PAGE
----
23 August 2001

"The trouble with the rat race is, even if you win,
you're still a rat."
   - Lily Tomlin

I am sitting at my workstation, sunlight pouring into the room at an unreasonably early hour. I’ve been online already. Even though the service provider has gone bankrupt, the systems are still up and running while another provider salvages the usable pieces. I had a look to see if anything new is posted in the provider’s internal news group. There is.

The man who oversaw the daily operations of the business, who led the team that made all the wrong, bad decisions, who let the company fall into extraordinary debt and disarray while the customers suffered, now writes pathetic little notes to the users. He says he’s not sure what he’ll do next, but one possibility that suggests itself to him is to follow his engineers to the CLEC that purchased his operation. He observes that he’s learned being between the customers and the telephone company is a terrible position for anyone, and he’ll be glad to be out of it. The service in the company and the relationships with long-term customers declined with his arrival on the scene, but he does not seem to have observed this.

I always think it’s interesting to hear what arrogant, proud men have to say for themselves when they are undone by the very wheels they set in motion with their own hands and minds.

I remember how furiously angry I was last summer. I was trying to upgrade to a 56K modem on a computer I wasn’t prepared to ditch. The upgrade wasn’t going well at all. The ISP’s technical support folks blamed the modem manufacturer, the telephone company, and the computer manufacturer for my predicament, feeling themselves blameless. No matter that they’d swapped out access servers at precisely the same time I installed a new modem. “Not our problem,” they insisted, “all our equipment is industry-standard. It’s definitely a problem on your end.”

I believed them at first, and restored my original modem and settings. The performance was abysmal, nowhere near the level of performance I’d experienced the four previous years. “It must be your telephone line,” they said when I reported back my results. “Call the phone company and have them test your lines.” The telephone company came and tested my lines, at the standard rate for service contacts. The ISP technicians bumped me back and forth between first-line and second-line support, and I spoke to several supposedly senior people, all of whom seemed baffled by my problems, because “Nobody else is having trouble.” I’d been reading flames on the newsgroup for weeks. The president of the company posted a note, sneering at my technical ineptitude, and my “whining” about service levels and performance. He suggested the only thing wrong with my computer was the person operating it. He said, “I stand behind my decision to upgrade our equipment for the greater good of our customers.” With that, I stopped believing, and found myself another, better provider, even though I had pre-paid for six months of the old ISP’s services.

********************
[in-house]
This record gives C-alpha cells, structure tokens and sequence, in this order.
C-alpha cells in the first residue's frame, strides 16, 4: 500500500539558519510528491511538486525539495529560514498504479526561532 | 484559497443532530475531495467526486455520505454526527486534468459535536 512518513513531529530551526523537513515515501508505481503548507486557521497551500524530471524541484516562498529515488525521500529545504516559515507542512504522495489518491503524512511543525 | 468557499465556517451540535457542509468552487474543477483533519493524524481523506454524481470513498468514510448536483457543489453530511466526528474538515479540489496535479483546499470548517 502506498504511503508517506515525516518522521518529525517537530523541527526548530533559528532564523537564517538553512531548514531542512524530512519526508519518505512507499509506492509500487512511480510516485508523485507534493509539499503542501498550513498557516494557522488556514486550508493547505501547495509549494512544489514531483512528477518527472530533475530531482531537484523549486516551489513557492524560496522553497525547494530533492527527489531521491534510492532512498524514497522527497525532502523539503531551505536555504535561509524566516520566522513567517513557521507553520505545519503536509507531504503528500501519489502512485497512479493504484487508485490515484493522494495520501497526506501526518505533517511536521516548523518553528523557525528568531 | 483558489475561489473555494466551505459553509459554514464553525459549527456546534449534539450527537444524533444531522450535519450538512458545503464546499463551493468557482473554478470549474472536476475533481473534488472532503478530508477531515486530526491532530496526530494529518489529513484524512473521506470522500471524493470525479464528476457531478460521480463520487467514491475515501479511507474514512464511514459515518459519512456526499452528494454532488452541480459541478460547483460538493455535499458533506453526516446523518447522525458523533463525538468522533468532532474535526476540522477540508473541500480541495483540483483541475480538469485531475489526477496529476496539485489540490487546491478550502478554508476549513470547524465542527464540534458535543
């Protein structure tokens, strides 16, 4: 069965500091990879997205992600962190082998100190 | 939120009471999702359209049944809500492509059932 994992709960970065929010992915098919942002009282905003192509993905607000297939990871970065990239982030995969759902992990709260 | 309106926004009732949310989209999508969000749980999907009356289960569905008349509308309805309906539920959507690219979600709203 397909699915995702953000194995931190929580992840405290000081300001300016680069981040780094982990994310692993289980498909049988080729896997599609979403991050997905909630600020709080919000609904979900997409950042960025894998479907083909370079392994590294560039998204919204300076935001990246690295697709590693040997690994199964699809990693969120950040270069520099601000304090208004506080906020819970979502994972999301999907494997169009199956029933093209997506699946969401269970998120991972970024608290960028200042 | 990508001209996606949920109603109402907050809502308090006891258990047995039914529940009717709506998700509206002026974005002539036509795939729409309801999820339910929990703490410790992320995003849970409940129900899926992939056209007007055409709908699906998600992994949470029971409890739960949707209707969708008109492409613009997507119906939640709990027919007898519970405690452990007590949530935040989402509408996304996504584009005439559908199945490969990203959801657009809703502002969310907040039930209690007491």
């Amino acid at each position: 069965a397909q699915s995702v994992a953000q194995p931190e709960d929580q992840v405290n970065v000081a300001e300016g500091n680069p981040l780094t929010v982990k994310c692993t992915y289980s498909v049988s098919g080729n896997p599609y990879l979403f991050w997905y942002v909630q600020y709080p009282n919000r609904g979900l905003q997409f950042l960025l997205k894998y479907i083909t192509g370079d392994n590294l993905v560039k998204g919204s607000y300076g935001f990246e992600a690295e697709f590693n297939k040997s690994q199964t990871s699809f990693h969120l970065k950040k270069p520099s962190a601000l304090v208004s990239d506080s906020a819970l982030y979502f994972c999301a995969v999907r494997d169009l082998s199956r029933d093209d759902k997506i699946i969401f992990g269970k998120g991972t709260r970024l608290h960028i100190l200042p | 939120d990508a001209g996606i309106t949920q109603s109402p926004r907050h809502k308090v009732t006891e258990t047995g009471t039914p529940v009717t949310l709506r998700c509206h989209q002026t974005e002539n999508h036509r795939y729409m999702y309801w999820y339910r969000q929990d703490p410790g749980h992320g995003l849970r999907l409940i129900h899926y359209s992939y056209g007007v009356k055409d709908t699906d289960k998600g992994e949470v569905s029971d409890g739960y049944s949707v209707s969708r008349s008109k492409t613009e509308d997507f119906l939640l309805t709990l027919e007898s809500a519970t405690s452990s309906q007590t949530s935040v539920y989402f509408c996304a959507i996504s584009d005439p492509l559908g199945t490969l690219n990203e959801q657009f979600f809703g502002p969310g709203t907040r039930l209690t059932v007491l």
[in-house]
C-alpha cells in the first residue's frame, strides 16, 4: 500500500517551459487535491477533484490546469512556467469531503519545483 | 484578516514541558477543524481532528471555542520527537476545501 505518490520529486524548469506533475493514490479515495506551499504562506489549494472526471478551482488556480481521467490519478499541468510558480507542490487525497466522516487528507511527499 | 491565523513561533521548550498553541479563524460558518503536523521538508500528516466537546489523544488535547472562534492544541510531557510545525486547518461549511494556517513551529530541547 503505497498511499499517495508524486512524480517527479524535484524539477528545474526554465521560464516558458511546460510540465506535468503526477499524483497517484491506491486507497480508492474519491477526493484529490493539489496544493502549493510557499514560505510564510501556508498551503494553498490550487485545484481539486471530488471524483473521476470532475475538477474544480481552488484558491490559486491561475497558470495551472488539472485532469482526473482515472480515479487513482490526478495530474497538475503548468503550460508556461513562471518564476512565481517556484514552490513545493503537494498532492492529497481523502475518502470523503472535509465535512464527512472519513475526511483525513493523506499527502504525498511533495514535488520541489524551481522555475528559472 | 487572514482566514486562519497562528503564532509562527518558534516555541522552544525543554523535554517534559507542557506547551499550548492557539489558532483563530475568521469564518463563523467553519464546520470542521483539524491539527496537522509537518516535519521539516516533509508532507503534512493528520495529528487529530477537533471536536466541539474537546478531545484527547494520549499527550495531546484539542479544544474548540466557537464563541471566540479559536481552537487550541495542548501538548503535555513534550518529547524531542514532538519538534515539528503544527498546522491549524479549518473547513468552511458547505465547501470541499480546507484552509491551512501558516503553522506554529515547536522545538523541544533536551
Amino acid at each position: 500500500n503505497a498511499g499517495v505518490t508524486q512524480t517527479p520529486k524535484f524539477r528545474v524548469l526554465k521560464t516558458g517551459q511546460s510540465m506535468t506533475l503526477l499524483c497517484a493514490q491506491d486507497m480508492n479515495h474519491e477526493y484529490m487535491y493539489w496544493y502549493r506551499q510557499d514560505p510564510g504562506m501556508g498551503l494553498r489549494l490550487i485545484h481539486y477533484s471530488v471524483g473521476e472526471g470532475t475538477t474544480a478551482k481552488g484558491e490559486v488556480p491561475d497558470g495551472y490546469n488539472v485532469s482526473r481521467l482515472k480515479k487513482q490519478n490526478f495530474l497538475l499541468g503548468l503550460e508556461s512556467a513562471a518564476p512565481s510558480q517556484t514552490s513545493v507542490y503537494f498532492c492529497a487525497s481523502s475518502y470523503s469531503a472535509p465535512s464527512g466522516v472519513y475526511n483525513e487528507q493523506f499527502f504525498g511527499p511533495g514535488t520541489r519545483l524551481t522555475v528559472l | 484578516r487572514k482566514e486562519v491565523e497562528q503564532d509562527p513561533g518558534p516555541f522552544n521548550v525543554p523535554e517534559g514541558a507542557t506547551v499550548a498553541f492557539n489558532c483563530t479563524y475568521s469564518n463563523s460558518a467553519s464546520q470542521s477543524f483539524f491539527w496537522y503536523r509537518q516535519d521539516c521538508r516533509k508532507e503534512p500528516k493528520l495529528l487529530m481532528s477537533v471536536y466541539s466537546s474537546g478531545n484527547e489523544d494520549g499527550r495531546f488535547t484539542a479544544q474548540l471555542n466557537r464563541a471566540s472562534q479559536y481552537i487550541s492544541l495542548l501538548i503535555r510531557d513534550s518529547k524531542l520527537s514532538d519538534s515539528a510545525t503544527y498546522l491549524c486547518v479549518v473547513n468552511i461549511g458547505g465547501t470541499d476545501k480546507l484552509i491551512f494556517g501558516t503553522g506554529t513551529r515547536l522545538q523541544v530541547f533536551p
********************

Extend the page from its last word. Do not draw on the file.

I logged in to the old provider now and again, just because I was still paying for the services. About a month after my switch, I found announcements by the ISP’s technical support manager in the internal newsgroup stating the “upgrade” to the new equipment had “failed.” All equipment and settings were being returned to their original states. I laughed when I read the post. I wasn’t going to be returned to my original state.

I’d been maligned in a public forum by people I didn’t know, who’d been paid for services they weren’t rendering to me. In the end, it was my threat of exposure to the Better Business Bureau that got results. I told the ISP’s president, “Just keep it up. I’m beyond caring what you do. I’m a writer, and all of this is going to make for dandy reading in a local trade journal or newspaper.” I may have aimed too low.

The same arrogant manager who so infuriated me then now nostalgically addresses us, the disenfranchised customers, about “the good old days.” The irony is, this is not the person who made those days good. This is the person whose management decisions made all the trouble. I am always surprised when organizations fail to keep their focus on customers. I guess it’s hard to be humble. 

Look at all the people who have climbed the slippery slope, achieved the summit, and then fallen. 

What they wanted was power and control. What they discovered, all of them, was that they could not maintain either power or control without the approval of those who they wished to subjugate. The venue doesn’t really matter, either — the issues and outcomes are always the same.

Excuse me. I have to send up a serving of steaming crow to the newly-unemployed executive. I wonder if he’s hungry enough to eat it?


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